Coffee saver In Europe, drink your coffee standing up. You'll pay more if a waiter serves you at a table rather than ordering at the bar - but be prepared to bend. Caffe Florian in Venice's Piazza San Marco or Cafe de Flore in Paris deserve a leisurely sit-down coffee; the experience is priceless.

Cruisy trips Big-ship cruising is one of the best money-savers around. All your accommodation costs, meals and entertainment are prepaid, and at a bargain price. Drinks are cheap and, if you steer clear of the casino and the shops, you can live like royalty at a pauper's price.

Less is more If you travel overseas twice or more each year, buy an annual travel insurance policy rather than buying for each individual trip.

Be money-wise Prepaid money cards offer security and convenience but some come with high fees, especially if you withdraw funds in a non-major currency such as Thai baht or Indian rupees. Rather than putting funds into a prepaid travel money card, a fee-free debit card will usually be a better option. Citibank Plus Visa debit card has no account-keeping fees, no international transaction or currency conversion fees and no ATM fees. The Bankwest Zero Platinum MasterCard has no annual fees or international transaction fees.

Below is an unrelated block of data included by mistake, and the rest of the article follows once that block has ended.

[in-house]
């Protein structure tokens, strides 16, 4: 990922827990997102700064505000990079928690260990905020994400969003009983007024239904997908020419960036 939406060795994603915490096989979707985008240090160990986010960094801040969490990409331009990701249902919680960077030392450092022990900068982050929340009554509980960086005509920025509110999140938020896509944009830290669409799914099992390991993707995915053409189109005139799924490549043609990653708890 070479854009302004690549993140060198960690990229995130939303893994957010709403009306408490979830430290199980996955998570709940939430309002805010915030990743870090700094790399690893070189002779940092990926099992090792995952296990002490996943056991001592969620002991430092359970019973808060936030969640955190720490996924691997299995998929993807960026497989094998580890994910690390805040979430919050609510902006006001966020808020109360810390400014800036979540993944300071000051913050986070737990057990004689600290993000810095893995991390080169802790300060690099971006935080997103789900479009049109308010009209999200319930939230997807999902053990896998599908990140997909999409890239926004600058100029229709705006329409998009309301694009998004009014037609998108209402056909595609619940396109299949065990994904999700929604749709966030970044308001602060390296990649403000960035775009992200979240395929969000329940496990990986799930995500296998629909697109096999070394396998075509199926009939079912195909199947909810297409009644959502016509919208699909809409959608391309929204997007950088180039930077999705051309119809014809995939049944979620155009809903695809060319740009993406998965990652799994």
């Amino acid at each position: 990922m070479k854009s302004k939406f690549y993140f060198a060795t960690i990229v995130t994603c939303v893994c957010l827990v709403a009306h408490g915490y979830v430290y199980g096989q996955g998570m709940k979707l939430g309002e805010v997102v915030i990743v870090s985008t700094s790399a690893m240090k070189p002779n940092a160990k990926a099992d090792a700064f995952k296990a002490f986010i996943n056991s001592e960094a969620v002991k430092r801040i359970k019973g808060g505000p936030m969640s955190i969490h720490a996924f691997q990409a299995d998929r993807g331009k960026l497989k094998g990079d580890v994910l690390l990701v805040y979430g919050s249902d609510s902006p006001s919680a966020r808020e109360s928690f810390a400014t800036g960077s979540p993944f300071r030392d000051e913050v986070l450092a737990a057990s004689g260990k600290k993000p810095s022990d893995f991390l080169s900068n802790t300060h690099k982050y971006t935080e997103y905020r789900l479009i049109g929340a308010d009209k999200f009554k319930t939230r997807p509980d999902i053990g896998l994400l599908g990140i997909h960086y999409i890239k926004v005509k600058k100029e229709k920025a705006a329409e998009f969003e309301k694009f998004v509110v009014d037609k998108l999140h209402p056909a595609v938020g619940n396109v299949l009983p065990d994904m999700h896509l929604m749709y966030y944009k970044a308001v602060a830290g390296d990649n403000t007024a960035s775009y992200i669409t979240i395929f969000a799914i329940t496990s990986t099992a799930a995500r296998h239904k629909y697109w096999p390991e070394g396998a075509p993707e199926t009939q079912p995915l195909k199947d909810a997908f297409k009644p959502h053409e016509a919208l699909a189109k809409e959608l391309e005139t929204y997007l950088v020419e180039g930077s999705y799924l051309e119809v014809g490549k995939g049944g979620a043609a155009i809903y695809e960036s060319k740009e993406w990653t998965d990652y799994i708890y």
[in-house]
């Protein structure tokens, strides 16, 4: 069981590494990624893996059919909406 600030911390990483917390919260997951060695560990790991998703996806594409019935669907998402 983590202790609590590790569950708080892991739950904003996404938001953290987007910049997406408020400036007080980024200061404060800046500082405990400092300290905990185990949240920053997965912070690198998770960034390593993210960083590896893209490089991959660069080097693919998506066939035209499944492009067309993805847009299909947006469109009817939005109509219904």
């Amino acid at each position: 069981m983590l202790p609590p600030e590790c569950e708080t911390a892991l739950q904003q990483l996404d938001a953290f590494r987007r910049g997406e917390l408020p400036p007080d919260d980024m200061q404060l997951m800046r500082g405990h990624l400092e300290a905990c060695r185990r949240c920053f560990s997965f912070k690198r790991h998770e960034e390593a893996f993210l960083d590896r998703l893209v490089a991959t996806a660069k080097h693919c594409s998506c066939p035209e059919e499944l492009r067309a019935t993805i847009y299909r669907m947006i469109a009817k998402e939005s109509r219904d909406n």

Timing is everything Airports have different landing fees and taxes, and this can affect airline ticket prices. For example, an Emirates flight from Sydney to London on April 1, returning two weeks later, costs almost $200 more than flights on the same days to Paris. This is due to the higher costs associated with landing an aircraft at London's Heathrow.

Swap and save Want to swap the place you call home for a villa on the French Riviera, or a condo in Buenos Aires, without a single cent changing hands? House Swap Holidays (houseswapholidays. com.au) is Australia's largest house exchange holiday club, with houses around the globe, and membership is cheap.

Leave it to the last minute Cruise vessels often have late-breaking special deals as they try to fill empty cabins. Head for the online cruise websites, hit the hot deals button and you can usually find something to like, often from just over $100 a person a day.

Pre-pay baggage If you're flying with a budget airline, pay for any extra baggage allowance you might need when you make your booking. If you wait until you get to the airport, you'll often pay more.

Avoid cabs Rather than pay an extortionate fee for a taxi or for leaving your car at the airport, it might be cheaper to hire a car, drive from home and drop it at the airport.